Putting Structure in Organization Development

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About a year ago, I was given an opportunity to join a newly forming department of organizational development. This was largely based on my history of curriculum development and teaching at a college level.
The new Organizational Development department was set up largely for the purpose of leadership development, and included subjects like change leadership, team building, crucial conversations etc., to be taught initially to frontline leaders and then work our way up the ladder. I had never been exposed to the term Organizational Development, or much less knew what OD really meant.  However, I felt it was important to get a better understanding of how other institutions and industries defined Organization Development.

When my organization gave me the opportunity to take an OD Certification course for self-development, I began searching for OD Certification Programs.  While searching the internet, I discovered the Institute for Organizational Development (IOD).  IOD offers a multitude of certification programs and professional development workshops that cover a broad range of Organizational Development topics, from OD, talent management, leadership development, executive coaching, and consulting. From my perspective, what IOD offered was just what was needed. So I enrolled in an 8-month online ODCP Certification Program 8 months ago.

To my surprise, I received a lot more than I expected from my learning journey! To give you an understanding of my professional background as a Physician, learning about efficiency and changing processes in my private practice was relatively easy: 1. understand the problem, 2. figure out a solution, 3. look at my checkbook and 4. get it done. When I joined the OD Certification Program, I discovered that problem solving and implementing a successful change were two separate things.

The ARM model demonstrates a logical, stepwise approach to engaging in a problem or change initiative, working through data collection, feedback, action planning, implementation, maintenance, and sustainability and ultimately how to get organizations to own the new processes and changes. The Organization Development Certification Program is based on 7-steps in the change process with structured guidelines, toolkits, and practical checklists that internal OD consultants can use to lead a change initiative step by step.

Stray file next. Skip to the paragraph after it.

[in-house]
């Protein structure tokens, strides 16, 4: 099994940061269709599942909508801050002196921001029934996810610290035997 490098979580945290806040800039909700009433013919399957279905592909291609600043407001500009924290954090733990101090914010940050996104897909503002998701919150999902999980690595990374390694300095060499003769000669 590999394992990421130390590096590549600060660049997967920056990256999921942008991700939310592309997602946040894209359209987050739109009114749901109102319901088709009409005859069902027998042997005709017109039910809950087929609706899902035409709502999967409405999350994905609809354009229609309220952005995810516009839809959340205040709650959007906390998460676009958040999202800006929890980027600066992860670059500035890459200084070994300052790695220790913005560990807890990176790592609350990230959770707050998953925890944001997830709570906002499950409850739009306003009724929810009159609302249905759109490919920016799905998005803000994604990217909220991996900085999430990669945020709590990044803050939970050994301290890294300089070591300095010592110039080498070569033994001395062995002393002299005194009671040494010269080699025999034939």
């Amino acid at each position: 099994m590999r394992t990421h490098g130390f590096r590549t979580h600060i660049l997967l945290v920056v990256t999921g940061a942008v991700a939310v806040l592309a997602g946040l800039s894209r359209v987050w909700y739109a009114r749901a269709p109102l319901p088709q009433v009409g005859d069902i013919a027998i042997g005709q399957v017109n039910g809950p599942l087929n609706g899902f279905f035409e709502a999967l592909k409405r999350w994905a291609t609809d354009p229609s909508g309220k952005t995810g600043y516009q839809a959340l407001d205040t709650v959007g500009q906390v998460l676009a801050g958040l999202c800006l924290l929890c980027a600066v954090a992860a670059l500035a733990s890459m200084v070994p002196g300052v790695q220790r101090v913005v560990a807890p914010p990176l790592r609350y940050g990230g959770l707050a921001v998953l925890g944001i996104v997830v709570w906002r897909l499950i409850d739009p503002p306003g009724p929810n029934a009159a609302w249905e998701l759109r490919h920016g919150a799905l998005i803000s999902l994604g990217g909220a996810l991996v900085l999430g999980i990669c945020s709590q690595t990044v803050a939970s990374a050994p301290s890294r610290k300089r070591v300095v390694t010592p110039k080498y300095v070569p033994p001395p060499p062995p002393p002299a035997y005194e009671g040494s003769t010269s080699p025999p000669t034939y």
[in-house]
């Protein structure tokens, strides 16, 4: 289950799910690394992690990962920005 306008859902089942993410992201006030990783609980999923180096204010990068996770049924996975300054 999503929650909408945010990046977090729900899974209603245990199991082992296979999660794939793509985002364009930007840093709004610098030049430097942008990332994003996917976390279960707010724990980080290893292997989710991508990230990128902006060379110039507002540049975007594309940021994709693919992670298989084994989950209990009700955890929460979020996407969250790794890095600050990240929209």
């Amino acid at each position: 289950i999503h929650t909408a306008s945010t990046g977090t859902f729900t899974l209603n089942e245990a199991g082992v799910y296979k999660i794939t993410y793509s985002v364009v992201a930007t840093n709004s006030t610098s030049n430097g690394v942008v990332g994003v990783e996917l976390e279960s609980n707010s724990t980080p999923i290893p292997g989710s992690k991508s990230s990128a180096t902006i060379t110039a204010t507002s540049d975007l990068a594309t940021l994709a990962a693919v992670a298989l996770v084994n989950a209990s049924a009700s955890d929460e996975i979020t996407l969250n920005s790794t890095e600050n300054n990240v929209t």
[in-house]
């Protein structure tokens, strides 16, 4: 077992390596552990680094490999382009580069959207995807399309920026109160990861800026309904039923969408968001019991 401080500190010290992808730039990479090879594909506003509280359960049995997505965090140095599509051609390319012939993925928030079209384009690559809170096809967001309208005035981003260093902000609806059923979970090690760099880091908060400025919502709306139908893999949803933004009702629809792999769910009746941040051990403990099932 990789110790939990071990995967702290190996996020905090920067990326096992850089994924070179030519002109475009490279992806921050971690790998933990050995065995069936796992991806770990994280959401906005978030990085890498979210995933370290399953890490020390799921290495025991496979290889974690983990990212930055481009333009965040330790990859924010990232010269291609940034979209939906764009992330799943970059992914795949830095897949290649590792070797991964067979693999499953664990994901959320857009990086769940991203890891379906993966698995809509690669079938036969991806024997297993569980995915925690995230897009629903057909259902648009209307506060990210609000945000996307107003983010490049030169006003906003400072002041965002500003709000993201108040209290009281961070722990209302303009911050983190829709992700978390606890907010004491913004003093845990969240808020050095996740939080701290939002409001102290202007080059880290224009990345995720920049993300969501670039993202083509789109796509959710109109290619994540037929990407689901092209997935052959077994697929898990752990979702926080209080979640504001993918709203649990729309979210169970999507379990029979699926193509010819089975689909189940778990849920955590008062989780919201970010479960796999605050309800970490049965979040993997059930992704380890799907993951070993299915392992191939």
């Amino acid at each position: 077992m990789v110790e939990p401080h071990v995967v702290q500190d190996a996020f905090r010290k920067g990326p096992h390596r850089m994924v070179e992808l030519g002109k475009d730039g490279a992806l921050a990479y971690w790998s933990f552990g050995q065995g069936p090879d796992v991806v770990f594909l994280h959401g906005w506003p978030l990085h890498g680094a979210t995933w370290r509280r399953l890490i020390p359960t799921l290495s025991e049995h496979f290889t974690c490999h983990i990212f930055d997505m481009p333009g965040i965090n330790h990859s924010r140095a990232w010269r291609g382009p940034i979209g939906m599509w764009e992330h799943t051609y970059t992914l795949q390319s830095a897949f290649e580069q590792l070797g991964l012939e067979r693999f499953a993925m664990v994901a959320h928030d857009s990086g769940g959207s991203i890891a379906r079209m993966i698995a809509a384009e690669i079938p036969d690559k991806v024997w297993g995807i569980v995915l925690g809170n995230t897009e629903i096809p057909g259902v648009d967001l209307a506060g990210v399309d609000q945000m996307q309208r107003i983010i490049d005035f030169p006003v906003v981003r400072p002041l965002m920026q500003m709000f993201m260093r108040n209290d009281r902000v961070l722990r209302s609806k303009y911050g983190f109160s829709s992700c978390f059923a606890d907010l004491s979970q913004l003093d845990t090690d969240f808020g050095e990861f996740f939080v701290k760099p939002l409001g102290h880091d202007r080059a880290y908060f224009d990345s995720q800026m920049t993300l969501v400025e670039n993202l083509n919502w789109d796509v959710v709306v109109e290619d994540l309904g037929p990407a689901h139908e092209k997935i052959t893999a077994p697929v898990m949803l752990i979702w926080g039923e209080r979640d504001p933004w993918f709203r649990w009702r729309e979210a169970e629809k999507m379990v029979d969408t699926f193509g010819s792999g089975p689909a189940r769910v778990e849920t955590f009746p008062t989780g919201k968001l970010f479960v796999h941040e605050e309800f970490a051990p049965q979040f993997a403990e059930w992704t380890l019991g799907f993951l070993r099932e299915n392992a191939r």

Everyone wants change but no one wants to be changed – especially physicians!  As a project manager, I found myself “selling” changes that would be in the best interest of the physicians and their patients, and then having to painstakingly work as a helping hand with many of them to ensure that the changes were implemented effectively to make the physician’s work easier. Adoption can be slow, tedious, and methodical work.

When I recently moved into a role as an OD Professional, I was faced with a particularly challenging group of people, including physicians who resisted change.  My new role was not unique to other roles I’ve had. The reality is that change is hard, and everyone faces challenging people.

In my new experience, I learned leadership development, coaching and mentoring are all important elements of organizational development, and my role was to help people in the organization to be the best they can be.  At the heart of every organization is the need to continuously evolve and grow in a competitive market.  Innovation is the key to success, especially in the ever-quickening pace of growth and competition. Organization Development plays an important role in organizations, helping to evolve, grow, and change.

Secondly, I learned that change was about people. People don’t want to be changed, but for organizational change to be successful, each individual must learn to accept change -whether they want to or not.